US6163764A - Emulation of an instruction set on an instruction set architecture transition - Google Patents

Emulation of an instruction set on an instruction set architecture transition Download PDF

Info

Publication number
US6163764A
US6163764A US09170131 US17013198A US6163764A US 6163764 A US6163764 A US 6163764A US 09170131 US09170131 US 09170131 US 17013198 A US17013198 A US 17013198A US 6163764 A US6163764 A US 6163764A
Authority
US
Grant status
Grant
Patent type
Prior art keywords
format
data
bit
instruction
code
Prior art date
Legal status (The legal status is an assumption and is not a legal conclusion. Google has not performed a legal analysis and makes no representation as to the accuracy of the status listed.)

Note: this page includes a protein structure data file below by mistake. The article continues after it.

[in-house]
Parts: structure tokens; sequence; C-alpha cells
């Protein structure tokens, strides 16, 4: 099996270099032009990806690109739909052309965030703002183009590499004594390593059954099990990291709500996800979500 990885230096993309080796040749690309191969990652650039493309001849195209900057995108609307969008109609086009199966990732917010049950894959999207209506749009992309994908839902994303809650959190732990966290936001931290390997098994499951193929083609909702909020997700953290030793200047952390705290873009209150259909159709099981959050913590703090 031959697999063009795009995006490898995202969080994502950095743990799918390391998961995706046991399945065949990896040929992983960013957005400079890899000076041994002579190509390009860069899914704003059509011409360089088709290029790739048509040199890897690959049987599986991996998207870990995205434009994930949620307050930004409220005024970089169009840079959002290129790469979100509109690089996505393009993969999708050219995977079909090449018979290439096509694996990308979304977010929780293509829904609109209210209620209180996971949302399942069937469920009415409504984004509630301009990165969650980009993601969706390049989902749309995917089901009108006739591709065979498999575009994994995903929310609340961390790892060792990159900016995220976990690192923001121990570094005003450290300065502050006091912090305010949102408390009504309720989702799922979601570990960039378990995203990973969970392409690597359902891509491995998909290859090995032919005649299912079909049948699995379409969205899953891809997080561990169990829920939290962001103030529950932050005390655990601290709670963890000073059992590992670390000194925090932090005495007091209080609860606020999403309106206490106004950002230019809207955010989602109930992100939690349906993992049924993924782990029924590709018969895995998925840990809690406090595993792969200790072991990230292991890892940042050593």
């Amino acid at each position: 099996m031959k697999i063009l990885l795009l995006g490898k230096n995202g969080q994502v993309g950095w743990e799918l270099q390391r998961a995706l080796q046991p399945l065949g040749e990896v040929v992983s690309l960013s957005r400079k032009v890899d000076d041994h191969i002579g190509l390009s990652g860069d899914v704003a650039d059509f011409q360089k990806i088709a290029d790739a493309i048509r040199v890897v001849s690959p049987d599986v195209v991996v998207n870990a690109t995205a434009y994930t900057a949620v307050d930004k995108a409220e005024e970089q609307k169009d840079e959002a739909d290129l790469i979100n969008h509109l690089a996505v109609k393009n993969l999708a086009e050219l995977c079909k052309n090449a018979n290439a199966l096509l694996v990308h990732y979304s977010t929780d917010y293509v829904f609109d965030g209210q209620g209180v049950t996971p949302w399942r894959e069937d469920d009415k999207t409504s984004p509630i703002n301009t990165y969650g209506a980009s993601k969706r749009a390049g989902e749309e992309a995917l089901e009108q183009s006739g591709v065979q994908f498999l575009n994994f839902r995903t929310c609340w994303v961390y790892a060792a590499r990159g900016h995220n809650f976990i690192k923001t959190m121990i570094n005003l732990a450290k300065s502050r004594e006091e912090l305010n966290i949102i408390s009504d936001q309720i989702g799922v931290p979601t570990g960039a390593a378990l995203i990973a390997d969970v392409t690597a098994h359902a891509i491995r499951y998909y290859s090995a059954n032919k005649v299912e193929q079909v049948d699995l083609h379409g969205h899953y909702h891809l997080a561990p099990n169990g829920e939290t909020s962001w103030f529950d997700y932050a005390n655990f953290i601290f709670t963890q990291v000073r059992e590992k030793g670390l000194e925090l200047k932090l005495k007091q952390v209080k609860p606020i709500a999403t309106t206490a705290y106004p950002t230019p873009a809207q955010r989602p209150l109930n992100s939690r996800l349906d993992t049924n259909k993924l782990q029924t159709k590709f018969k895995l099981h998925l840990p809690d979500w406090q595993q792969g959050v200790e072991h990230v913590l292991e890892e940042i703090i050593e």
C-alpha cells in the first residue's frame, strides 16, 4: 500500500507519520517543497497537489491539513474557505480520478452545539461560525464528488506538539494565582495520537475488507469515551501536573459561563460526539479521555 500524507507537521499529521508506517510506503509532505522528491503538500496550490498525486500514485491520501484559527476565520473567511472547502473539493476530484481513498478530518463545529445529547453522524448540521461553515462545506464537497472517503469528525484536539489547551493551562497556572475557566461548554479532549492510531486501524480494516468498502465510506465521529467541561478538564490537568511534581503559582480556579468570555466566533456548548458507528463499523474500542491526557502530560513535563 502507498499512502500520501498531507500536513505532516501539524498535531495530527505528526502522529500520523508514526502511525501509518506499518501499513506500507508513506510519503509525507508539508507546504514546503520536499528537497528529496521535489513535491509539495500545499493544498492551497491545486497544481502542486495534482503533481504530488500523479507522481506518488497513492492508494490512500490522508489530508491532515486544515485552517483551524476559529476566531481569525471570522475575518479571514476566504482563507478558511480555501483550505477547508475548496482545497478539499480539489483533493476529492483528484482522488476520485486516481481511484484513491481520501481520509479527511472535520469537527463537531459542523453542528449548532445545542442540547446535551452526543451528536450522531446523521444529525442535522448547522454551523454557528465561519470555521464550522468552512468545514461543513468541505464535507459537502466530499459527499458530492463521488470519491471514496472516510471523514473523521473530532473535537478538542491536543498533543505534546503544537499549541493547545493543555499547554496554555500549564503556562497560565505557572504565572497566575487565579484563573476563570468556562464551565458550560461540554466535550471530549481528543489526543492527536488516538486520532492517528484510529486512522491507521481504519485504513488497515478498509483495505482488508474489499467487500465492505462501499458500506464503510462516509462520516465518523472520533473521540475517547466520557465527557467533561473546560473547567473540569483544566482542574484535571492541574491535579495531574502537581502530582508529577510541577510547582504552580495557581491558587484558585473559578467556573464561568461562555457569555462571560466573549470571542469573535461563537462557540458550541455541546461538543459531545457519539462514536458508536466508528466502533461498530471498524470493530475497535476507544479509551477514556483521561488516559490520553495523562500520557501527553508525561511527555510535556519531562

Active
Application number
US09170131
Inventor
Carole Dulong
John H. Crawford
Current Assignee (The listed assignees may be inaccurate. Google has not performed a legal analysis and makes no representation or warranty as to the accuracy of the list.)
Intel Corp
Original Assignee
Intel Corp
Priority date (The priority date is an assumption and is not a legal conclusion. Google has not performed a legal analysis and makes no representation as to the accuracy of the date listed.)
Filing date
Publication date
Grant date

Links

Images

Classifications

    • GPHYSICS
    • G06COMPUTING; CALCULATING; COUNTING
    • G06FELECTRIC DIGITAL DATA PROCESSING
    • G06F9/00Arrangements for program control, e.g. control units
    • G06F9/06Arrangements for program control, e.g. control units using stored programs, i.e. using an internal store of processing equipment to receive or retain programs
    • G06F9/30Arrangements for executing machine instructions, e.g. instruction decode
    • G06F9/30181Instruction operation extension or modification
    • G06F9/30189Instruction operation extension or modification according to execution mode, e.g. mode flag